Overall mortality occurred in 14 of 24 patients (58.3%) during a median total follow-up of 332 days (range, 2-1161 days) since implantation. The Kaplan-Meier survival curve is shown in Figure 3. Many of the deaths occurred in the first 3 months post valve implantation. The median survival for all patients through the end of study follow-up was 350 days (range, 2-1161 days).
To our knowledge, the current study is the largest experience of CAVI in the IVC using the Sapien 3 valve. Procedural success with CAVI was 100%, including both successful deployment of the valve and removal of the delivery system. However, it is important to note that valve embolization remains a potential complication of this procedure. In the TRICAVAL study,7 which was a randomized trial of CAVI vs medical therapy, there were 4 delayed complications (2 cases of stent migration and 2 cases of valve embolization). This highlights the challenges of fixing a transcatheter valve in the venous circulation.
A hallmark of untreated TR is right-sided venous congestion, which may lead to renal and hepatic dysfunction.8,9 Previous studies of the MitraClip device (Abbott Vascular) for tricuspid valve disease have demonstrated improvements in liver function, but not kidney function, in patients presenting with symptomatic severe TR.10 In CAVI, the flow from untreated TR is redirected away from the renal and hepatic veins. The ability to eliminate regurgitant flow into the IVC and hepatic vein is essential, and those patients without higher right atrial pressures are unlikely to derive significant benefit.
Rates of valvular regurgitation were low in our study, as the median diameter of the IVC at the superior hepatic vein was 29 mm. IVC size remains a major limiting factor at our center, precluding almost two-thirds of patients being evaluated in the HOVER trial (NCT02339974). Dedicated platforms are needed to address this issue.
Although the procedural mortality rate was 0%, the in-hospital mortality rate for our registry was 20.8%. This rate is similar to other early feasibility studies of heterotopic valve placement of both CAVI (16%) and valve in mitral annular calcification (MAC).5,11 There exists a population of patients who are unlikely to see measurable benefit from CAVI, which raises the question of futility. Patient risk factors have been identified that may increase the mortality post transcatheter aortic valve replacement.12 Similar risk factors will need to be identified for patients with severe TR to determine who will benefit from percutaneous therapies.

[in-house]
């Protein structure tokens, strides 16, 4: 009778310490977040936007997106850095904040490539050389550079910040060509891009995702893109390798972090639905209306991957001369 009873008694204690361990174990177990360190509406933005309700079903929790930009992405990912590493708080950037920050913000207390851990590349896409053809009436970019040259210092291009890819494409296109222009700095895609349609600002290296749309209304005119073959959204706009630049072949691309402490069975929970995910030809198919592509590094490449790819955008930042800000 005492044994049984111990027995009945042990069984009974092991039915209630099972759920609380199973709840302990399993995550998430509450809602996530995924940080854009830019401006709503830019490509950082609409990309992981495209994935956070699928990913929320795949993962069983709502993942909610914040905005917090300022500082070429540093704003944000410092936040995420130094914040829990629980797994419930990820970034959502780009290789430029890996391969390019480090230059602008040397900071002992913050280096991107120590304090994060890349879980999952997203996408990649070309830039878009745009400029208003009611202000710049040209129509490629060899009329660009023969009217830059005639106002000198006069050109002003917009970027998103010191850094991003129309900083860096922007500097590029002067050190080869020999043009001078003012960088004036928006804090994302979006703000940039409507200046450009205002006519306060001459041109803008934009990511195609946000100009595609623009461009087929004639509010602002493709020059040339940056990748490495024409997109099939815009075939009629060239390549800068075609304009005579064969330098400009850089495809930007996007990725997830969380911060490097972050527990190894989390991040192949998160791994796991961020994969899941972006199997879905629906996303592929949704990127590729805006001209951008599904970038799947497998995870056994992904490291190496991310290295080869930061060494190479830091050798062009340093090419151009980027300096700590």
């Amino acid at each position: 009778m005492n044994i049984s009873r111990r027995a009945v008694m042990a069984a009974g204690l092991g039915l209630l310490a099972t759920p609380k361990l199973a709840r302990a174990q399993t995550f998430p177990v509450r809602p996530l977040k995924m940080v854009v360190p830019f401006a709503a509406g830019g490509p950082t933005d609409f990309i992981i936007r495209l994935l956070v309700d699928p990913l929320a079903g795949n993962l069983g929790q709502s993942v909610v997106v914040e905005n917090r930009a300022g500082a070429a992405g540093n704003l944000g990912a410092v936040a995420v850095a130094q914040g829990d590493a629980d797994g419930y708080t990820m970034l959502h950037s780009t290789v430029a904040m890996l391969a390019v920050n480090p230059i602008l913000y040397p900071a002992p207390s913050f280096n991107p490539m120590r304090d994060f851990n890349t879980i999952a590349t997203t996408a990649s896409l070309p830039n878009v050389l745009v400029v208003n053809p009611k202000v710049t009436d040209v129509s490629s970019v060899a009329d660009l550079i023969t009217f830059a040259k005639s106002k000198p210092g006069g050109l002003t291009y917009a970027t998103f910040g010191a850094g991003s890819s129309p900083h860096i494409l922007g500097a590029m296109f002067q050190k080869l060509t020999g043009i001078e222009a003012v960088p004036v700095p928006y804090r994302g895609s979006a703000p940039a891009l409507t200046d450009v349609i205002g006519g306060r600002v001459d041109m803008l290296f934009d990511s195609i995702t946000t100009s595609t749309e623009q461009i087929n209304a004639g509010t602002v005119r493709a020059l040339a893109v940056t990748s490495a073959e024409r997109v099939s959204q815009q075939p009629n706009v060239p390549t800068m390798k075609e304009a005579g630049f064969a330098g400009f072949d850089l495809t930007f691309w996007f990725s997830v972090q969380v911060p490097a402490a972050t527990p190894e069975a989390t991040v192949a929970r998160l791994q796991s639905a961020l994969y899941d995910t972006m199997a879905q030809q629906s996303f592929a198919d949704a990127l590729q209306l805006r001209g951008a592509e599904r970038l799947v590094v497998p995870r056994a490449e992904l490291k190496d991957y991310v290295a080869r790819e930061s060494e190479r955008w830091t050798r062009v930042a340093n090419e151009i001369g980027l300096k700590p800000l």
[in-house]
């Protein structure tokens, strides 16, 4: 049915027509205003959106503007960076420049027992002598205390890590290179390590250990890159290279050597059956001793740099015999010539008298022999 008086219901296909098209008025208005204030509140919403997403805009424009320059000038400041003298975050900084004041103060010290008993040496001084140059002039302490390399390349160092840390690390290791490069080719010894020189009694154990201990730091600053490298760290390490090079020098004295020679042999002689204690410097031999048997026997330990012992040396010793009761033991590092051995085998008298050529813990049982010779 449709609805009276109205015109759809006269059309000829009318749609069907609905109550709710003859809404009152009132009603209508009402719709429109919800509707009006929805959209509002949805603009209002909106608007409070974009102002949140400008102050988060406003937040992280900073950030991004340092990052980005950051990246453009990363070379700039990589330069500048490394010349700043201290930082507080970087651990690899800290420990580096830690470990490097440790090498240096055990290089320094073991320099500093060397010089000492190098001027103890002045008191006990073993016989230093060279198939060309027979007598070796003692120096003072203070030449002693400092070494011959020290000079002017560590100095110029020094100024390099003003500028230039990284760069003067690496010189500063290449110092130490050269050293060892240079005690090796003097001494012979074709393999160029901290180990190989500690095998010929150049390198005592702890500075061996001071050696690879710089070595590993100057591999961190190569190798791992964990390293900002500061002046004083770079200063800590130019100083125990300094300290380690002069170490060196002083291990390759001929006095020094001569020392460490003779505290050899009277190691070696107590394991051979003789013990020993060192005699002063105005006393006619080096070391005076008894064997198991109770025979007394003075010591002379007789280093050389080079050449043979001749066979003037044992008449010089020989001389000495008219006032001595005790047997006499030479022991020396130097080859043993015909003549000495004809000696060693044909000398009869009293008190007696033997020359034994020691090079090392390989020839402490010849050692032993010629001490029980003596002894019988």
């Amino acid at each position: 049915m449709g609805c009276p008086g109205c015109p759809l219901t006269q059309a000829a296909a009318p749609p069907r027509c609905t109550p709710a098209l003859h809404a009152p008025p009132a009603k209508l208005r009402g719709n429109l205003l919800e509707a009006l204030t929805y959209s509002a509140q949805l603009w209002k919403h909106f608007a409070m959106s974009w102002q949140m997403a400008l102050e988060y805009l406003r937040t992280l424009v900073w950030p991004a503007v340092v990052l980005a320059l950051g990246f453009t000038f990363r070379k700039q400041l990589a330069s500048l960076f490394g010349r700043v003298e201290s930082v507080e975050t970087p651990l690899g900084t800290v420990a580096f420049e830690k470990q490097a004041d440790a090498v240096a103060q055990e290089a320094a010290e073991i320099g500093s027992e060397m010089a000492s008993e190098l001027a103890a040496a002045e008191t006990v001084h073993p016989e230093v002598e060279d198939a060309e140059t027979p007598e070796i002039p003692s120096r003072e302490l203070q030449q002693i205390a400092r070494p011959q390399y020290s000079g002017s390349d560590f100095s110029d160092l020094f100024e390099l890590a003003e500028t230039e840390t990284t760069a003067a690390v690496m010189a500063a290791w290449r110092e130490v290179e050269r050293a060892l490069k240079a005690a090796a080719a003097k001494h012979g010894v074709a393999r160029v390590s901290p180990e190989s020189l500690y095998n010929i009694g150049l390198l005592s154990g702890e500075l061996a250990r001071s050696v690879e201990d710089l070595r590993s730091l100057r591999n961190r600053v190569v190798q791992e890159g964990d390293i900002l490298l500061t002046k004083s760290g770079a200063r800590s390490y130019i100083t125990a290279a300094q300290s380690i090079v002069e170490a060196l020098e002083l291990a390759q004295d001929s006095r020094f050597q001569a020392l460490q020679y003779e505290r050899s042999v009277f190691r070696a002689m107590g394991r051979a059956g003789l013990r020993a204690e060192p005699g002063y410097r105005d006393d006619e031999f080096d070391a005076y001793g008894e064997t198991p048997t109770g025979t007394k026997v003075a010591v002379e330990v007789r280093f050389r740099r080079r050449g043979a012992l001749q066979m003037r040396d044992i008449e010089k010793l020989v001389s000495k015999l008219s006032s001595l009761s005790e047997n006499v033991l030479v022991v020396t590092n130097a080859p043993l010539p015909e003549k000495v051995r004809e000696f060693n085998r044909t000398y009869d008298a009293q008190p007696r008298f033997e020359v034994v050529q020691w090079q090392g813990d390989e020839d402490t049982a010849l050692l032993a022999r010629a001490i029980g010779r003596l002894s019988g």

The rate of acute renal failure in this study was 20.8%. This is not surprising, as 80% of patients had a pre-existing diagnosis of chronic kidney disease and severe TR is a known risk factor for renal dysfunction.8 Currently, some contrast is necessary during CAVI to visualize anatomic landmarks, and contrast-sparing techniques are needed.
Many elderly patients with structural heart disease have underlying cardiac conduction disease, which may necessitate placement of a transvalvular tricuspid lead. The current experience with edge-to-edge repair suggests that tricuspid valve repair is feasible in patients with transvalvular leads.13 Pacemaker lead entrapment on the tricuspid valve, particularly the septal leaflet, can limit the effectiveness of this therapeutic option in cases of severe TR. CAVI may be a reasonable alternative in these patients.14
The association between TR reduction and symptom improvement in transcatheter valve therapy remains unclear. At 6-month follow-up in the Triluminate trial,15 the majority of patients experienced improvements in NYHA classification despite a residual rate of 42% with severe TR or greater. In the current registry, despite a 66% rate of severe TR or greater, 73% of patients experienced improvement in NYHA classification. The mechanism behind this improvement may be the prevention of venous backflow into the caval veins, allowing for more effective diuresis and relieving right heart congestion. This concept is illustrated from a CAVI implantation in a patient implanted outside of the registry (Figure 1) showing a reduction of the v-wave in the IVC immediately post implantation.
Study limitations. This was a retrospective, observational study and our findings have several limitations. Events were adjudicated at each individual site rather than centrally. There was also no central core lab for echocardiographic interpretation. Follow-up data were not available in several patients (~50%) following hospital discharge post implantation at 30 days (eg, for NYHA). There was also a potential survival bias present, as one-quarter of the study subjects did not have follow-up data beyond hospital inpatient stay.
Our registry represents the initial human experience with CAVI in the United States. There was a high rate of successful valve implantation. Rates of paravalvular regurgitation were low, and selected patients experienced improvements in NYHA classification. Future studies of the effects on the right ventricle are needed, as are dedicated devices to allow a larger population of patients to be treated.
Acknowledgments. The first author would like to thank Carol O’Neill for her encouragement and dedication to the completion of this registry.
From the 1Henry Ford Center for Structural Heart Disease, Detroit, Michigan; 2Vanderbilt University Medical Center, Nashville, Tennessee; 3Lewis Katz School of Medicine at Temple University, Philadelphia, Pennsylvania; 4Rochester General Hospital, Rochester, New York; 5University of Washington Medical Center, Seattle, Washington; 6Community Health Network, Indianapolis, Indiana; 7University of California San Francisco, San Francisco, California; 8Massachusetts General Hospital, Boston, Massachusetts; and 9Willis Knighton Health System, Shreveport, Louisiana.
Disclosure: The authors have completed and returned the ICMJE Form for Disclosure of Potential Conflicts of Interest. Dr Depta reports consulting income from Edwards Lifesciences, Boston Scientific, WL Gore, and V. Wace Ltd. Dr McCabe reports personal fees from Edwards Lifesciences. Dr Wang reports personal fees from Edwards Lifesciences, Boston Scientific, and Materialise; grant support from Boston Scientific. The remaining authors report no conflicts of interest regarding the content herein.
The authors report that patient consent was provided for publication of the images used herein.
Manuscript accepted June 26, 2020.
Address for correspondence: Brian O’Neill, MD, Henry Ford Hospital, Clara Ford Pavilion #440, 2799 W. Grand Blvd, Detroit, MI 48202. Email: email@example.com